Apparently, Jeffrey Toobin is back, after a temporary exile for things I am just going to not discuss – you can Google it. In a way, I’m glad that Toobin is back because it is an example of something like public forgiveness, a counter-example to the cancel culture tendencies that have become so dominant.
But Toobin himself rubs me the wrong way. I’m pretty sure I know why, too. It was reading The Run of His Life: The People v. O.J. Simpson, which marked Toobin’s big break into the mainstream. The book is excellent, but that’s not the issue. The issue is Toobin’s perspective, the way he manages to make every single person in the book come across as an idiot. Toobin finds people’s flaws and he amplifies them with an obnoxious smugness. The book resonates as an example of how you might expect a Harvard Law graduate to perceive the common person.
What He Says About Donald Trump
Anyway, I say Toobin appears to be back after his mini-exile because The New York Times just ran a Toobin opinion piece titled ‘Donald Trump Is Going To Get Someone Killed.’ The piece asks how Trump’s responses to his pending criminal and civil court cases will affect others, “especially those who are now targets of his wrath.”
“The former president’s current language represents an imminent threat to his rhetorical targets and those around him,” Toobin wrote. “Mr. Trump has always employed invective as a political tool, but as his days of courtroom reckoning have arrived, his rhetoric has grown more menacing.”
Toobin cites a variety of Trump’s social media posts: suggesting that General Mark Milley could have been executed; that shoplifters should be shot; that Justice Engoron’s law clerk is dating Senator Chuck Schumer; et cetera.
“Mr. Trump’s adversaries often look to the courts for relief, but there’s no remedy there for his tirades,” Toobin wrote. “The First Amendment protects all but the most explicit incitements to violence, so Mr. Trump has little reason to fear that prosecutors will bring charges against him for those remarks.”
First Amendment Protections
Toobin seems to lament that the First Amendment is so expansively protective – a common left-wing take when referring to Trump’s rhetoric, yet still odd to see coming from a journalist as journalists have traditionally been the First Amendment’s most ardent defenders.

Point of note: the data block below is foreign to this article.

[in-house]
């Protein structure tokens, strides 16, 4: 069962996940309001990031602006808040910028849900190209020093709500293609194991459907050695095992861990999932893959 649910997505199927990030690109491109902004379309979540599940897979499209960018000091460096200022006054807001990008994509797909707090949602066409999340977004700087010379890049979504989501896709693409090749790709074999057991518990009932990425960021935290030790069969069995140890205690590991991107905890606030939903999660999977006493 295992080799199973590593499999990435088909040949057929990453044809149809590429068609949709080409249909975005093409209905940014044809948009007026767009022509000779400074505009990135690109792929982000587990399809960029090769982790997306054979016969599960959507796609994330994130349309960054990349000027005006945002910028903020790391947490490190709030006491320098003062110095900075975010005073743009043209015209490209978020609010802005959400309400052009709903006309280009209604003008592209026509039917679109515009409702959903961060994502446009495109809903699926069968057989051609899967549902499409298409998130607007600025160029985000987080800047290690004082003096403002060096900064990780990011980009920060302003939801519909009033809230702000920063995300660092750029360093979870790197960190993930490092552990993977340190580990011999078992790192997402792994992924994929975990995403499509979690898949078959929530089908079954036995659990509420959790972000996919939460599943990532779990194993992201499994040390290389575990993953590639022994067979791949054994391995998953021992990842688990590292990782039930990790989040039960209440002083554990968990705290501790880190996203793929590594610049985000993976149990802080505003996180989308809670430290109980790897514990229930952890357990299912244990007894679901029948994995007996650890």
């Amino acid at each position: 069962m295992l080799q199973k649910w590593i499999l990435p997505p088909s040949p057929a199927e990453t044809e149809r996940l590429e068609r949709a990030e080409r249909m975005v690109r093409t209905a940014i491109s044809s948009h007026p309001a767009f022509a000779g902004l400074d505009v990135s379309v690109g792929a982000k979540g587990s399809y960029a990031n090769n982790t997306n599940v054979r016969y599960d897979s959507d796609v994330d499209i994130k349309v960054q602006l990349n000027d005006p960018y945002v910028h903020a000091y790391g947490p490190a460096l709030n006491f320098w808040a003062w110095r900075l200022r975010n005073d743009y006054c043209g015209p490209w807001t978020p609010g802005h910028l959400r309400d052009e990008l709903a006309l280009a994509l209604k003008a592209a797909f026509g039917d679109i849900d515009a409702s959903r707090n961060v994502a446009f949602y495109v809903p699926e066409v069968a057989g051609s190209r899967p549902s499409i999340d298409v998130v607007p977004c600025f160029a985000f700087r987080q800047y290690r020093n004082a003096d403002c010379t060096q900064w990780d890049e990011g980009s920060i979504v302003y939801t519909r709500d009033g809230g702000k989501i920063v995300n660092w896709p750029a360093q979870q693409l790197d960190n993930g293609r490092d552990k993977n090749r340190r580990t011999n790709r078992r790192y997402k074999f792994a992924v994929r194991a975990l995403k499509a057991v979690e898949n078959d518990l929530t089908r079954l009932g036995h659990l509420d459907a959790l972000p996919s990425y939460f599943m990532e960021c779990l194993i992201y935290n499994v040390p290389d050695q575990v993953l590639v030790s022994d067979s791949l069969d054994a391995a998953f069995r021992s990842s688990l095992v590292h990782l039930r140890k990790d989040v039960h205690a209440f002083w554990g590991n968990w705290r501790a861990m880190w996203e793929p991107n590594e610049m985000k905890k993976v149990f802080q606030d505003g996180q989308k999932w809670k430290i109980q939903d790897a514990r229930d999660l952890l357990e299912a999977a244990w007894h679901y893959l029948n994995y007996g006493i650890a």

“Angry people, especially those predisposed toward violence, can be set off by encouragement that falls well short of the legal standard for criminal incitement,” Toobin wrote, suggesting that Trump’s social media posts would set someone off. “To see the consequences of such constitutionally protected provocation, one need only look to the case of Timothy McVeigh,” who is responsible for the Oklahoma City bombing that killed 168 people in 1995.
Toobin, in part, blames McVeigh’s actions on the mid-90s rhetoric of Newt Gingrich and Rush Limbaugh. I agree with Toobin’s implication that Gingrich, Limbaugh, and Trump have all had a negative effect on political discourse – and even society itself – but I have trouble with Toobin’s critique of First Amendment protections.
“Mr. Trump, like Mr. Limbaugh before him, uses the Constitution’s broad protections for inflammatory speech as a shield against any sort of accountability,” Toobin wrote. “The implicit argument is that unless a criminal prosecution establishes a direct cause and effect between his words and the violence that follows, then there is no connection at all. But that isn’t true, nor can it be.”
And that’s where Toobin loses me. What is he suggesting? Should we hold Rush Limbaugh legally responsible for the Oklahoma City bombing? As distasteful as Limbaugh might be, the concept is ridiculous. Nor is Toobin’s insistence, that the next tragedy will be Trump’s fault, fair or accurate. Trump is one part of a media and social ecosystem that has veered toward a regrettably violent and cynical place. But you know what, so is Jeffrey Toobin, who helped to make a viscous double murder the biggest story of the entire 1990s.
Harrison Kass is the Senior Editor and opinion writer at 19FortyFive. An attorney, pilot, guitarist, and minor pro hockey player, Harrison joined the US Air Force as a Pilot Trainee but was medically discharged. Harrison holds a BA from Lake Forest College, a JD from the University of Oregon, and an MA from New York University. Harrison listens to Dokken.